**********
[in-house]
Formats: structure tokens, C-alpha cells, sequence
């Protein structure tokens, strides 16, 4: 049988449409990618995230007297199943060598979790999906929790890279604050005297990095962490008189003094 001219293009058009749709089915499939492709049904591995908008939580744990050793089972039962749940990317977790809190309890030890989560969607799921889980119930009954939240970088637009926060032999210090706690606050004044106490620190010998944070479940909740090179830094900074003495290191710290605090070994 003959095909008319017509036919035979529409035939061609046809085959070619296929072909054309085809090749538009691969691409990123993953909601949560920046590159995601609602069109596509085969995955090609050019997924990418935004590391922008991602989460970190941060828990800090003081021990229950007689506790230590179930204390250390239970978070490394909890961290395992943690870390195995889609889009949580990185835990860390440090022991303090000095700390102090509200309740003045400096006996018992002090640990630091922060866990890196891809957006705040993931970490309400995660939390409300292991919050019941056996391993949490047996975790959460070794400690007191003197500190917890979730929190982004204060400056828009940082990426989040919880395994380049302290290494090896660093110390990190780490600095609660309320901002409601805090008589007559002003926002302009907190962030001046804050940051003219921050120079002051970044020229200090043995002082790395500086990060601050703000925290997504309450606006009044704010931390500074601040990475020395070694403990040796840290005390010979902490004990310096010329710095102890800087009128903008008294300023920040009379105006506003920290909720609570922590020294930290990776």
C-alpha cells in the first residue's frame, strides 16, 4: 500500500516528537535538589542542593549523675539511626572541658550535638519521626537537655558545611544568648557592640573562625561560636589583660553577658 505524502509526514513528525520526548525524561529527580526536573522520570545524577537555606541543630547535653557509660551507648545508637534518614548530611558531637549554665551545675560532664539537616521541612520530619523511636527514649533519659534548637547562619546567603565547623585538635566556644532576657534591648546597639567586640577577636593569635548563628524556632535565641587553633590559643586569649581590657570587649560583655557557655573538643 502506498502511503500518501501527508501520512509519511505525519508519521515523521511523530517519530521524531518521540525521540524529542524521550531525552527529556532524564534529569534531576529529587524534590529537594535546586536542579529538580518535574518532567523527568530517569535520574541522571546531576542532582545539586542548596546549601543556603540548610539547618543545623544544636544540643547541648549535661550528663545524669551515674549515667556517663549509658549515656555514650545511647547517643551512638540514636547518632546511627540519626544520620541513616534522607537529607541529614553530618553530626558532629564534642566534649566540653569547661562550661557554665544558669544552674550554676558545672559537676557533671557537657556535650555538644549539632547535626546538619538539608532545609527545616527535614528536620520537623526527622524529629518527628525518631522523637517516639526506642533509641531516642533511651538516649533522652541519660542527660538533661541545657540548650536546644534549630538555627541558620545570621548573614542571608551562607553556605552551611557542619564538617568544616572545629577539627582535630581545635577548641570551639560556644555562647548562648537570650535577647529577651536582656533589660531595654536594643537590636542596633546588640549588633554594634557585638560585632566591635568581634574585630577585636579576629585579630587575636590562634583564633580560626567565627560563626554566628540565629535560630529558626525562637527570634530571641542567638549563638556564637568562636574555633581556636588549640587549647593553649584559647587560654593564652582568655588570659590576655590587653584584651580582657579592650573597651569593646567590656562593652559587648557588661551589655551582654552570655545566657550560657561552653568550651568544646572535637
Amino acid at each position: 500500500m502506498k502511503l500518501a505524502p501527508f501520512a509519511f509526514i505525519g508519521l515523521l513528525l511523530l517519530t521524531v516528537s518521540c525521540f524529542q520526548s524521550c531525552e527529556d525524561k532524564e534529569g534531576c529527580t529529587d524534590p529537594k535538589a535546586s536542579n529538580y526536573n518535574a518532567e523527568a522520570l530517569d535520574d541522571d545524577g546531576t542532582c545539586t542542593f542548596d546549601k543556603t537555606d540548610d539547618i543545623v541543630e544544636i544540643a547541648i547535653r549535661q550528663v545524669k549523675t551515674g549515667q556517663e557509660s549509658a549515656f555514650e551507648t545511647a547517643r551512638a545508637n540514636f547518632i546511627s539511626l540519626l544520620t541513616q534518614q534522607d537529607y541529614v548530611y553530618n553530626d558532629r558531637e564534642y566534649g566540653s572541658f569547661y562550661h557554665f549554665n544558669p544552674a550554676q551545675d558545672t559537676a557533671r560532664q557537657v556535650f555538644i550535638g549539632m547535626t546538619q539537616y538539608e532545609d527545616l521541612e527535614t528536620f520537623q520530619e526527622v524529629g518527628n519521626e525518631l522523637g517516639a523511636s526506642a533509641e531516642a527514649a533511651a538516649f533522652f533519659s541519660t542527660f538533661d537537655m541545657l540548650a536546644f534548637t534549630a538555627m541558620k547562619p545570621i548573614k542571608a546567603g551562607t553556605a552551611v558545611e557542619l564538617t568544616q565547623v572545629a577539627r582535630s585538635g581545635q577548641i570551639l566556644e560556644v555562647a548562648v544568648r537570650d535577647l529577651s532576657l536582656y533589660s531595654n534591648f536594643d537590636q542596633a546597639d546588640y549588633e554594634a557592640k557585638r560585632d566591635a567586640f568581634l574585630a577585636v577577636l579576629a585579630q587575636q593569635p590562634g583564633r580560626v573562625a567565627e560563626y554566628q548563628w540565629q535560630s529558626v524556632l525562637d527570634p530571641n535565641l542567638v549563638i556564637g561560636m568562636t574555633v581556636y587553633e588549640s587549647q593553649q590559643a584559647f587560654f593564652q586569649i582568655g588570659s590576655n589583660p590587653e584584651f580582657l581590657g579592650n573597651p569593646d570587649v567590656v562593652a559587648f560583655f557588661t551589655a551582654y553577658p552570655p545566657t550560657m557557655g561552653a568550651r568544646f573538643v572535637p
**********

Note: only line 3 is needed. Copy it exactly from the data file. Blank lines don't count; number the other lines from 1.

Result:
């Protein structure tokens, strides 16, 4: 049988449409990618995230007297199943060598979790999906929790890279604050005297990095962490008189003094 001219293009058009749709089915499939492709049904591995908008939580744990050793089972039962749940990317977790809190309890030890989560969607799921889980119930009954939240970088637009926060032999210090706690606050004044106490620190010998944070479940909740090179830094900074003495290191710290605090070994 003959095909008319017509036919035979529409035939061609046809085959070619296929072909054309085809090749538009691969691409990123993953909601949560920046590159995601609602069109596509085969995955090609050019997924990418935004590391922008991602989460970190941060828990800090003081021990229950007689506790230590179930204390250390239970978070490394909890961290395992943690870390195995889609889009949580990185835990860390440090022991303090000095700390102090509200309740003045400096006996018992002090640990630091922060866990890196891809957006705040993931970490309400995660939390409300292991919050019941056996391993949490047996975790959460070794400690007191003197500190917890979730929190982004204060400056828009940082990426989040919880395994380049302290290494090896660093110390990190780490600095609660309320901002409601805090008589007559002003926002302009907190962030001046804050940051003219921050120079002051970044020229200090043995002082790395500086990060601050703000925290997504309450606006009044704010931390500074601040990475020395070694403990040796840290005390010979902490004990310096010329710095102890800087009128903008008294300023920040009379105006506003920290909720609570922590020294930290990776």